Regional Transportation Trial Nears

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Timing of Trial Dependent on State Budget Accord

LOCK HAVEN – Clinton County’s Public Transit Advisory Committee was hoping regional bus service would be up and running in southern Clinton County by Nov. 6 of this year.

But committee members, meeting at the county Garden Building on Monday, warned that the proposed Nov. 6 start-up date may be in jeopardy. A delegation from the service provider, Williamsport-based River Valley Transit, told the committee that RVT is ready to begin an express service, two morning runs and a late afternoon run between Williamsport and the WalMart in Bald Eagle Township, with multiple stops in-between.

But that limited proposal made no provision for senior citizens or Lock Haven University students. The limited start-up, according to  Bill Nichols, RVT general manager, is because the state legislature still has not finalized a state income budget for the fiscal year which began three months ago; creating concern as to if and when proposed state PennDOT funding will be available. PennDOT will be the major monetary provider for the project.

City of Lock Haven committee representative Steve Stevenson questioned the “express route” proposed for the county. As he read it, he said, someone taking the bus to WalMart would not be able to get a bus back to their point of origin until 12 hours later. County commissioner Jeff Snyder picked up on Stevenson’s comments and said the trial run has “gotta’ be successful.” He said if it is not “user friendly” at the beginning, the project should be delayed until January when Lock Haven University students return for the second semester, starting with a full program of service to the community.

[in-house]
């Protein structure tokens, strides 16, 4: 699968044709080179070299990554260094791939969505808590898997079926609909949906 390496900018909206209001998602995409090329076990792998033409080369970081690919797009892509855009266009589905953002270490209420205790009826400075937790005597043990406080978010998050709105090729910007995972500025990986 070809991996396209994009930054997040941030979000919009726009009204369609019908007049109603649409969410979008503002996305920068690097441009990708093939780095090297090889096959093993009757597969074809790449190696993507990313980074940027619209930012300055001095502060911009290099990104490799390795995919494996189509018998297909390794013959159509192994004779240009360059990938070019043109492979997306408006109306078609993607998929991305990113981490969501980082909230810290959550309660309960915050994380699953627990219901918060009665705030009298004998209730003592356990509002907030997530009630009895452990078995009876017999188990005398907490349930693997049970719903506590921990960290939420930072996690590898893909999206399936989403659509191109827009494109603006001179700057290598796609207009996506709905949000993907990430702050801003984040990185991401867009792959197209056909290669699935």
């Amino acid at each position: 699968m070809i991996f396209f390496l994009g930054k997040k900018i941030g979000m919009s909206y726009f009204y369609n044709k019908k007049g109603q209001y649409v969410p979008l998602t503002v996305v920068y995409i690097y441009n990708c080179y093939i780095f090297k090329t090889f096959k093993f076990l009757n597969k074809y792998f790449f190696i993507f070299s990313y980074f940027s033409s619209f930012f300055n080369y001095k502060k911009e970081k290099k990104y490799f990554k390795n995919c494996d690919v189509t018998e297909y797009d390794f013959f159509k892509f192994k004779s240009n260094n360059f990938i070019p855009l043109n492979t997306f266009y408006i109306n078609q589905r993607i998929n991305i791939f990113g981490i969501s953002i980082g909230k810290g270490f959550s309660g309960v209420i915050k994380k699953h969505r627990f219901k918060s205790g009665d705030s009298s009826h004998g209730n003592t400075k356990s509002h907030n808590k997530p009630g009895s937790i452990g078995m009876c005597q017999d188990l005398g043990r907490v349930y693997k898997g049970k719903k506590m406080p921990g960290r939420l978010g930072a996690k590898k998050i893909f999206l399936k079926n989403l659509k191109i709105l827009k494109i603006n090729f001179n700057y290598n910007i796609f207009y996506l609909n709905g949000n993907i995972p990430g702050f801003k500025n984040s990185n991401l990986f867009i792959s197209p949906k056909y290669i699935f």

Committee members agreed the state budget situation remains fluid and moved to meet again in two weeks, on Oct. 16, to see if the proposed Nov. 6 start-up date is feasible or if another delay is in order. Earlier talk had been of a February start-up, then an August start-up; now November is not a sure thing.

As proposed almost a year ago, the service would link Clinton County to existing RVT routes serving Lycoming County. A three-year trial has been proposed with 85 percent of the costs coming from PennDOT, three percent from RVT and the remaining 12 percent from among local participants including the county, the city, the Clinton County Housing Authority, First Quality and Lock Haven University.